much you can borrow. If you can borrow $400,000, look for opportunities within all those different
ways that you can build wealth through property that fit. Look at one step at a time, look
at how I can get the best possible purchase now and how that purchase might impact my
future. But never buy a property knowing that that purchase is going to stop you moving
forward to your long-term goal. Ryan: I think when it comes to shiny object
syndrome, when it comes to information overload, not having a strategy is the number 1 enemy
because then, you are drawn by so many different things. But as soon as you have a strategy
in you’re like, “Yup, I’ve decided I’m going to invest in this way.” Then you start doing
what Ben talked about that more sophisticated investors do, is you still listen to the same
stuff, but you draw little bits out here and there and you don’t take it as gospel. And
you’re like, “Okay. What can I learn from this person that’s going to help me with my
strategy?” I guess some tips that I could give when it
comes to finding a strategy is that first, you’ve obviously got to set a goal and something
that you want to work towards. I think me and Ben are on the same page in terms of income
replacement is always a great place to start if you don’t know what goal to set. Obviously,
we all want to be billionaires, but none of us want to work as hard or take as much risk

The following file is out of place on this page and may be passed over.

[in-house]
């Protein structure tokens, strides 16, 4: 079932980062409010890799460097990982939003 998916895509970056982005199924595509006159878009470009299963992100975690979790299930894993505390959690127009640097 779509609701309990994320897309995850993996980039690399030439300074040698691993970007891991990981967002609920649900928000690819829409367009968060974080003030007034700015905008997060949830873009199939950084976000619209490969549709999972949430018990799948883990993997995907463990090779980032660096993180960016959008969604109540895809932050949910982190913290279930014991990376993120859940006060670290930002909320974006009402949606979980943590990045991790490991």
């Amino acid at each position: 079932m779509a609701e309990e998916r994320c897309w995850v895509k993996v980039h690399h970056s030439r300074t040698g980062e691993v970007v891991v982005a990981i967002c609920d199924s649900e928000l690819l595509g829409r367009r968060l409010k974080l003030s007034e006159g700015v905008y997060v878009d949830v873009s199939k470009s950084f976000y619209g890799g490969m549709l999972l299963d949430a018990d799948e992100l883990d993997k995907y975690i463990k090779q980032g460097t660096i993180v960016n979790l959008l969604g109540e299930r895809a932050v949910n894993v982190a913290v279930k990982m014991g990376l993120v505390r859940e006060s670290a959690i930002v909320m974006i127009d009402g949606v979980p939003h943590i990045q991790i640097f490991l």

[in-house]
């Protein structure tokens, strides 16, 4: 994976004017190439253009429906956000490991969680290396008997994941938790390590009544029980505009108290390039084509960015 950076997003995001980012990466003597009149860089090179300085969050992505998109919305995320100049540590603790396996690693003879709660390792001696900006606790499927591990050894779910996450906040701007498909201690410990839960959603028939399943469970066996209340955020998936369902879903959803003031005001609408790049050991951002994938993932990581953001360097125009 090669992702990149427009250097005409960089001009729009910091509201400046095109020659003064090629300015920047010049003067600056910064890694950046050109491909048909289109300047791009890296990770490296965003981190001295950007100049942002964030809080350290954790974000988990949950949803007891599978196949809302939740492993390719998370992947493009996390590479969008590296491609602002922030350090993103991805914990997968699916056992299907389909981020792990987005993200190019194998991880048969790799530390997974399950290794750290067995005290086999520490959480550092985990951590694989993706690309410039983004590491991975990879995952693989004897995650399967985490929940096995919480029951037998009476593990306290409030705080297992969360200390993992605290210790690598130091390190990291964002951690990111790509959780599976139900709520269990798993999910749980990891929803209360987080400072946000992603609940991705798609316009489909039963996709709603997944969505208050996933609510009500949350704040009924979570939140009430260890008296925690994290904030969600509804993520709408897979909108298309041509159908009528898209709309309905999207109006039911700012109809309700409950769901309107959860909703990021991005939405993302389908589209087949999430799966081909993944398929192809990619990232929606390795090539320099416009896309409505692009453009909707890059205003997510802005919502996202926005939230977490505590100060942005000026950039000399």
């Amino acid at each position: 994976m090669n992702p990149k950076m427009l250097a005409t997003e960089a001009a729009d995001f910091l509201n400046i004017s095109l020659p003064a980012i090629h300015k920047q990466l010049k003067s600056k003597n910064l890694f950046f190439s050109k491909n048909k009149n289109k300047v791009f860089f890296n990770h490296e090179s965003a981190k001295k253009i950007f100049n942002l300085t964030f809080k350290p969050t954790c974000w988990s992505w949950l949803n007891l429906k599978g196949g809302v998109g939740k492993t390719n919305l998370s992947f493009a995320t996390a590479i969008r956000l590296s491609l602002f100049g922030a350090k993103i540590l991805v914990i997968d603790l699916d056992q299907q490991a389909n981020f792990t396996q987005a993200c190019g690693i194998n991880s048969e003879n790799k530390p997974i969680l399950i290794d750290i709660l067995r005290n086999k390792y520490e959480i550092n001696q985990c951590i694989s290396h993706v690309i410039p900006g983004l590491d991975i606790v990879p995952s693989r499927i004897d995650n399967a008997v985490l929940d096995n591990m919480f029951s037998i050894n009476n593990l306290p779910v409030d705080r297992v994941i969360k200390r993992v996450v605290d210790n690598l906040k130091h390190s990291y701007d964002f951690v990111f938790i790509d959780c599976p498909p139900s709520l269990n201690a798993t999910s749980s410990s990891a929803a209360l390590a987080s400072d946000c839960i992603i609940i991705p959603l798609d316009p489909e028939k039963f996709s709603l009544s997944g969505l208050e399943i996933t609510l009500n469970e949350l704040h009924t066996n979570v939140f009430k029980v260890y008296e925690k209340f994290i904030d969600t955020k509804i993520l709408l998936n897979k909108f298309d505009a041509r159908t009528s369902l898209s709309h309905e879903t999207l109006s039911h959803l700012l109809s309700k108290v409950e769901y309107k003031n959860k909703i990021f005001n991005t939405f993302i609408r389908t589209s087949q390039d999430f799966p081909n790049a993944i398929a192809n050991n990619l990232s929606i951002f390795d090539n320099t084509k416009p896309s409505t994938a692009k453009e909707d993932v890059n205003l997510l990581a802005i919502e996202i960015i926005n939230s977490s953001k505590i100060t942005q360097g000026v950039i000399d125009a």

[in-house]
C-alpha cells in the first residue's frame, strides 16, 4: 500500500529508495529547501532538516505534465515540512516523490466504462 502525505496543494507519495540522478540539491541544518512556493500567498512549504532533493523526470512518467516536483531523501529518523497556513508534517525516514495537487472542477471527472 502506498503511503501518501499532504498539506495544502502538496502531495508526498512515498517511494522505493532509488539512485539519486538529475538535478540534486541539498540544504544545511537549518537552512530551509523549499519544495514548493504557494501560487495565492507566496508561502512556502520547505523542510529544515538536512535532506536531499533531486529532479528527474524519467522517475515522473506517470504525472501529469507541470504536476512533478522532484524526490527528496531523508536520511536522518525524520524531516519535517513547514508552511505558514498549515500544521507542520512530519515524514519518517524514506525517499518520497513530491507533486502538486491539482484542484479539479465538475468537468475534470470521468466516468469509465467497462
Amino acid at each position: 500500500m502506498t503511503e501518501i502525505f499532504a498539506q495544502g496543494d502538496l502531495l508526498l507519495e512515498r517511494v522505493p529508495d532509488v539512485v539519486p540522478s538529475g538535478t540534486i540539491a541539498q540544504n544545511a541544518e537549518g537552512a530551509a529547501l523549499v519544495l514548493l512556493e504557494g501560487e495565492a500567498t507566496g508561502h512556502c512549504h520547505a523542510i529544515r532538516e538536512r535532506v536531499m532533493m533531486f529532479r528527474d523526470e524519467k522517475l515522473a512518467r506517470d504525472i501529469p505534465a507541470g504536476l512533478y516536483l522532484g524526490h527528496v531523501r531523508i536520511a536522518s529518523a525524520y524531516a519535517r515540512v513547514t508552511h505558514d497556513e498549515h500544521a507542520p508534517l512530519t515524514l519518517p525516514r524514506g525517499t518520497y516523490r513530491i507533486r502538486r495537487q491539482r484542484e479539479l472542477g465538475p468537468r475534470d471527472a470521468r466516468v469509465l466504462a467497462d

as someone like Richard Branson or Steve Jobs or those sorts of people. So billionaire,
probably not the best goal to have, but just to replace your current income, I think is
a great first goal that you can work towards. And then once you’ve achieved that, obviously,
go for the billionaire status, definitely. Ben: If you know how to replace $100,000 a
year in income and you can do that in 10 years, you can probably replace $1 Million at some
point in the future, but you’re not going to be able to hit $1 Million without taking
that first step, for sure. Ryan: Yup. As well, knowing who you are and
what sort of things you like to do is really important when it comes to strategy. The best
example I can give of this is you hear about investing using options in property, which
is a whole other discussion in itself. But if you want to invest in options, because
it’s not readily done in Australia, there’s a lot of sales calls. There’s a lot of talking
to agents. A lot of talking to property owners. A lot of trying to sell people on this. And
for someone who doesn’t like cold calling, someone who doesn’t like doing sales calls